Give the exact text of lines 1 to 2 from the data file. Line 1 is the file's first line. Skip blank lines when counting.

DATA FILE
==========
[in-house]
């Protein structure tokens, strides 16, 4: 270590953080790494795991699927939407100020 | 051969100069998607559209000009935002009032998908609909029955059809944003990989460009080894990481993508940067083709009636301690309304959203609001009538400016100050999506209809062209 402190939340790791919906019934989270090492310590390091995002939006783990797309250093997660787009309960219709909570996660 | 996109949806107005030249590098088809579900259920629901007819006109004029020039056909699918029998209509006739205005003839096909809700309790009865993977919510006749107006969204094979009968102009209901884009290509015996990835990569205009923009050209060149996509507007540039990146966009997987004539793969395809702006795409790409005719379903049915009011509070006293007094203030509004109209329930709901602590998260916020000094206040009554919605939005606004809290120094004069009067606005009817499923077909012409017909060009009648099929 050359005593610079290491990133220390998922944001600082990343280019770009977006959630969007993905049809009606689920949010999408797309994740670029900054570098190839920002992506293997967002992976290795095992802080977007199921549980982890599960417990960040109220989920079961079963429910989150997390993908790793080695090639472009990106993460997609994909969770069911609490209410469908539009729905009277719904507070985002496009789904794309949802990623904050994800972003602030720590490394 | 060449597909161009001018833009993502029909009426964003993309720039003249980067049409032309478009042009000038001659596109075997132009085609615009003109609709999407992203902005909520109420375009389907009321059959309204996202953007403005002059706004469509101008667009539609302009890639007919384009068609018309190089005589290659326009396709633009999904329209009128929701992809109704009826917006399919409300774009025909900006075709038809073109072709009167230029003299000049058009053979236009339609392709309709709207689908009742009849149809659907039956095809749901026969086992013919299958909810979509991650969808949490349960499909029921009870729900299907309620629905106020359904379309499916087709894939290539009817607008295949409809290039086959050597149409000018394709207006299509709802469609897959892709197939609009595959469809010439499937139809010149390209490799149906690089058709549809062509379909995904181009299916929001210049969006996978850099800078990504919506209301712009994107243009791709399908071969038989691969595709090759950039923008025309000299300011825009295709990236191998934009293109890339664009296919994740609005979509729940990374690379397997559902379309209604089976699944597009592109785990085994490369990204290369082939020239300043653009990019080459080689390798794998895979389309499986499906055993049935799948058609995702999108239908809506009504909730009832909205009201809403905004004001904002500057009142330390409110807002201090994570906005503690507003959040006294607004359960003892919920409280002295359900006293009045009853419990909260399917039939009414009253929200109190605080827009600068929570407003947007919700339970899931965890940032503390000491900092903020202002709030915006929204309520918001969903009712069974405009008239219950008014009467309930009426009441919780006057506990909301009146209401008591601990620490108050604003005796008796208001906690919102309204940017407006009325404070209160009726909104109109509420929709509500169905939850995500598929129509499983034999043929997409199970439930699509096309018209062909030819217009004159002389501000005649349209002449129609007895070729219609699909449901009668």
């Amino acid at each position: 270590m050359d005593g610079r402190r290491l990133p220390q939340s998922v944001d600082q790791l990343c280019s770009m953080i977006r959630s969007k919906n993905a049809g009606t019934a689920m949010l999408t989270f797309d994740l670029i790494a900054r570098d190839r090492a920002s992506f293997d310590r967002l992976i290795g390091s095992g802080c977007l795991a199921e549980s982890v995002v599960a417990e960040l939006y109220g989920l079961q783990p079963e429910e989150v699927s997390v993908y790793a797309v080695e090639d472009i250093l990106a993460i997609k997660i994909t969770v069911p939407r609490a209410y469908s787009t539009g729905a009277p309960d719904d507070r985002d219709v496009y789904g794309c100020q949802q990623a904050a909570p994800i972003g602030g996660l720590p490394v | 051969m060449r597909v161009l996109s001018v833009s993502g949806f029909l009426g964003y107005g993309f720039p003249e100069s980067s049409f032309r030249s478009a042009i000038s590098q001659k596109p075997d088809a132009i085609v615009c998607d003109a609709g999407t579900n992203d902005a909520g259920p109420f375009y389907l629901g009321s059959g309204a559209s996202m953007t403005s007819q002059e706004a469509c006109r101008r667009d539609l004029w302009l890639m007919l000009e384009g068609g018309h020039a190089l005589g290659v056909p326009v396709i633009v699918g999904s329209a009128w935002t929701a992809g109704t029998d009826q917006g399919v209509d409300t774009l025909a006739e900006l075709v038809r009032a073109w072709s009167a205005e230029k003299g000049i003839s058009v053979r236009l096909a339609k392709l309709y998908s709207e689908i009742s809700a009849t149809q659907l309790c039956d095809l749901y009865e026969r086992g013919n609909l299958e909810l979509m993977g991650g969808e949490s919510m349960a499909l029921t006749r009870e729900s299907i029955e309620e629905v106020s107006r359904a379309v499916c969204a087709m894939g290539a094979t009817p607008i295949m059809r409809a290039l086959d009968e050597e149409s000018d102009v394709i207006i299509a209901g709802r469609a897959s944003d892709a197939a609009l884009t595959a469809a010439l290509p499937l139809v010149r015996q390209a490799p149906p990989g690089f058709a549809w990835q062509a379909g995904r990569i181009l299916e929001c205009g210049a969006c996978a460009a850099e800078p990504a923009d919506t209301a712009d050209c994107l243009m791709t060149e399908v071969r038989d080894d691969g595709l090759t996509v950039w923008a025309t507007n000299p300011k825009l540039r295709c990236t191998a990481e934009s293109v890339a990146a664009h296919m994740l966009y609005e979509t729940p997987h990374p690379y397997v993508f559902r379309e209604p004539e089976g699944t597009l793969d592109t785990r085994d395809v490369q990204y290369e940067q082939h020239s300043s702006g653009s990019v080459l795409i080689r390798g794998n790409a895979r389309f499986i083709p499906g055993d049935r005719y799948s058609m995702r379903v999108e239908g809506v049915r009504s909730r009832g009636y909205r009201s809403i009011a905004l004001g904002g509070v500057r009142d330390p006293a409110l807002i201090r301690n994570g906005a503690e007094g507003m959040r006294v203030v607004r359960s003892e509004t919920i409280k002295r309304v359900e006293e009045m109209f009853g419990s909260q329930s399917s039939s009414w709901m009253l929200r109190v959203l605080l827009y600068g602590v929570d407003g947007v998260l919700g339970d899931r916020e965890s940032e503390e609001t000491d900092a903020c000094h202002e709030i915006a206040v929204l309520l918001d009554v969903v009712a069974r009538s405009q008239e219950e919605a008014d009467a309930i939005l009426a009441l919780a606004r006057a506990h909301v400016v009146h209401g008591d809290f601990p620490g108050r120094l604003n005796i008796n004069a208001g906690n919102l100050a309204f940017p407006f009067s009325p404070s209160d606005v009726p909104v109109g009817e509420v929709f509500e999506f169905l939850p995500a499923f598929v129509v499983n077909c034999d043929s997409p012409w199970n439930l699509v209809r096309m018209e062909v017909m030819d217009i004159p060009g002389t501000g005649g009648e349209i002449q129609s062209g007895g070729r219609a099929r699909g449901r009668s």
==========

[in-house]
């Protein structure tokens, strides 16, 4: 270590953080790494795991699927939407100020 | 051969100069998607559209000009935002009032998908609909029955059809944003990989460009080894990481993508940067083709009636301690309304959203609001009538400016100050999506209809062209 402190939340790791919906019934989270090492310590390091995002939006783990797309250093997660787009309960219709909570996660 | 996109949806107005030249590098088809579900259920629901007819006109004029020039056909699918029998209509006739205005003839096909809700309790009865993977919510006749107006969204094979009968102009209901884009290509015996990835990569205009923009050209060149996509507007540039990146966009997987004539793969395809702006795409790409005719379903049915009011509070006293007094203030509004109209329930709901602590998260916020000094206040009554919605939005606004809290120094004069009067606005009817499923077909012409017909060009009648099929 050359005593610079290491990133220390998922944001600082990343280019770009977006959630969007993905049809009606689920949010999408797309994740670029900054570098190839920002992506293997967002992976290795095992802080977007199921549980982890599960417990960040109220989920079961079963429910989150997390993908790793080695090639472009990106993460997609994909969770069911609490209410469908539009729905009277719904507070985002496009789904794309949802990623904050994800972003602030720590490394 | 060449597909161009001018833009993502029909009426964003993309720039003249980067049409032309478009042009000038001659596109075997132009085609615009003109609709999407992203902005909520109420375009389907009321059959309204996202953007403005002059706004469509101008667009539609302009890639007919384009068609018309190089005589290659326009396709633009999904329209009128929701992809109704009826917006399919409300774009025909900006075709038809073109072709009167230029003299000049058009053979236009339609392709309709709207689908009742009849149809659907039956095809749901026969086992013919299958909810979509991650969808949490349960499909029921009870729900299907309620629905106020359904379309499916087709894939290539009817607008295949409809290039086959050597149409000018394709207006299509709802469609897959892709197939609009595959469809010439499937139809010149390209490799149906690089058709549809062509379909995904181009299916929001210049969006996978850099800078990504919506209301712009994107243009791709399908071969038989691969595709090759950039923008025309000299300011825009295709990236191998934009293109890339664009296919994740609005979509729940990374690379397997559902379309209604089976699944597009592109785990085994490369990204290369082939020239300043653009990019080459080689390798794998895979389309499986499906055993049935799948058609995702999108239908809506009504909730009832909205009201809403905004004001904002500057009142330390409110807002201090994570906005503690507003959040006294607004359960003892919920409280002295359900006293009045009853419990909260399917039939009414009253929200109190605080827009600068929570407003947007919700339970899931965890940032503390000491900092903020202002709030915006929204309520918001969903009712069974405009008239219950008014009467309930009426009441919780006057506990909301009146209401008591601990620490108050604003005796008796208001906690919102309204940017407006009325404070209160009726909104109109509420929709509500169905939850995500598929129509499983034999043929997409199970439930699509096309018209062909030819217009004159002389501000005649349209002449129609007895070729219609699909449901009668």